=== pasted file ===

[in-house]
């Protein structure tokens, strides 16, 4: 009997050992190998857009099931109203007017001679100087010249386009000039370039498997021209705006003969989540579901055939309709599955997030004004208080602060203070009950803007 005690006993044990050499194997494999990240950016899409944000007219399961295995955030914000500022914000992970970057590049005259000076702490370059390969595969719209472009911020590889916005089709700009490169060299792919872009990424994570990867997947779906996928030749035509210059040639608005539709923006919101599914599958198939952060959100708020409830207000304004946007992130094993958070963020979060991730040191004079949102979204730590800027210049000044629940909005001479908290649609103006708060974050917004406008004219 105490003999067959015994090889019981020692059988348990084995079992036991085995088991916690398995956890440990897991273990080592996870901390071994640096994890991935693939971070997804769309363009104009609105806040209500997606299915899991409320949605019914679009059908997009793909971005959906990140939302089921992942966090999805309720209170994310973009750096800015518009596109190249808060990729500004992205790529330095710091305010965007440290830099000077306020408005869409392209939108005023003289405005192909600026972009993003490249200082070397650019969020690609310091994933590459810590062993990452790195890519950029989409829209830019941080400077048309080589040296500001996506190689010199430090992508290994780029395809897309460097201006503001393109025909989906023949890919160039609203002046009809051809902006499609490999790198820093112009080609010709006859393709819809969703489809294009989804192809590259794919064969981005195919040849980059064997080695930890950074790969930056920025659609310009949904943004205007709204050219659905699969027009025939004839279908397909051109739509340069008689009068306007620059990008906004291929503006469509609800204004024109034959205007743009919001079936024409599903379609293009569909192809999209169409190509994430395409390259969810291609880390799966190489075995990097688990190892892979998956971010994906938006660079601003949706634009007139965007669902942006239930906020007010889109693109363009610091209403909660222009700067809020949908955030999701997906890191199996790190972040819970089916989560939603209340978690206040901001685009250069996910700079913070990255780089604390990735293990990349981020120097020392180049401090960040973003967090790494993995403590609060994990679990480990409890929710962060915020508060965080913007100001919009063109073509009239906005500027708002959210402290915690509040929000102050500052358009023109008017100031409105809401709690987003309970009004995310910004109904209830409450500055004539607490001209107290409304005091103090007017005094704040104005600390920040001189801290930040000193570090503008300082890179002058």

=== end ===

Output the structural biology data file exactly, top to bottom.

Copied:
[in-house]
């Protein structure tokens, strides 16, 4: 009997050992190998857009099931109203007017001679100087010249386009000039370039498997021209705006003969989540579901055939309709599955997030004004208080602060203070009950803007 005690006993044990050499194997494999990240950016899409944000007219399961295995955030914000500022914000992970970057590049005259000076702490370059390969595969719209472009911020590889916005089709700009490169060299792919872009990424994570990867997947779906996928030749035509210059040639608005539709923006919101599914599958198939952060959100708020409830207000304004946007992130094993958070963020979060991730040191004079949102979204730590800027210049000044629940909005001479908290649609103006708060974050917004406008004219 105490003999067959015994090889019981020692059988348990084995079992036991085995088991916690398995956890440990897991273990080592996870901390071994640096994890991935693939971070997804769309363009104009609105806040209500997606299915899991409320949605019914679009059908997009793909971005959906990140939302089921992942966090999805309720209170994310973009750096800015518009596109190249808060990729500004992205790529330095710091305010965007440290830099000077306020408005869409392209939108005023003289405005192909600026972009993003490249200082070397650019969020690609310091994933590459810590062993990452790195890519950029989409829209830019941080400077048309080589040296500001996506190689010199430090992508290994780029395809897309460097201006503001393109025909989906023949890919160039609203002046009809051809902006499609490999790198820093112009080609010709006859393709819809969703489809294009989804192809590259794919064969981005195919040849980059064997080695930890950074790969930056920025659609310009949904943004205007709204050219659905699969027009025939004839279908397909051109739509340069008689009068306007620059990008906004291929503006469509609800204004024109034959205007743009919001079936024409599903379609293009569909192809999209169409190509994430395409390259969810291609880390799966190489075995990097688990190892892979998956971010994906938006660079601003949706634009007139965007669902942006239930906020007010889109693109363009610091209403909660222009700067809020949908955030999701997906890191199996790190972040819970089916989560939603209340978690206040901001685009250069996910700079913070990255780089604390990735293990990349981020120097020392180049401090960040973003967090790494993995403590609060994990679990480990409890929710962060915020508060965080913007100001919009063109073509009239906005500027708002959210402290915690509040929000102050500052358009023109008017100031409105809401709690987003309970009004995310910004109904209830409450500055004539607490001209107290409304005091103090007017005094704040104005600390920040001189801290930040000193570090503008300082890179002058």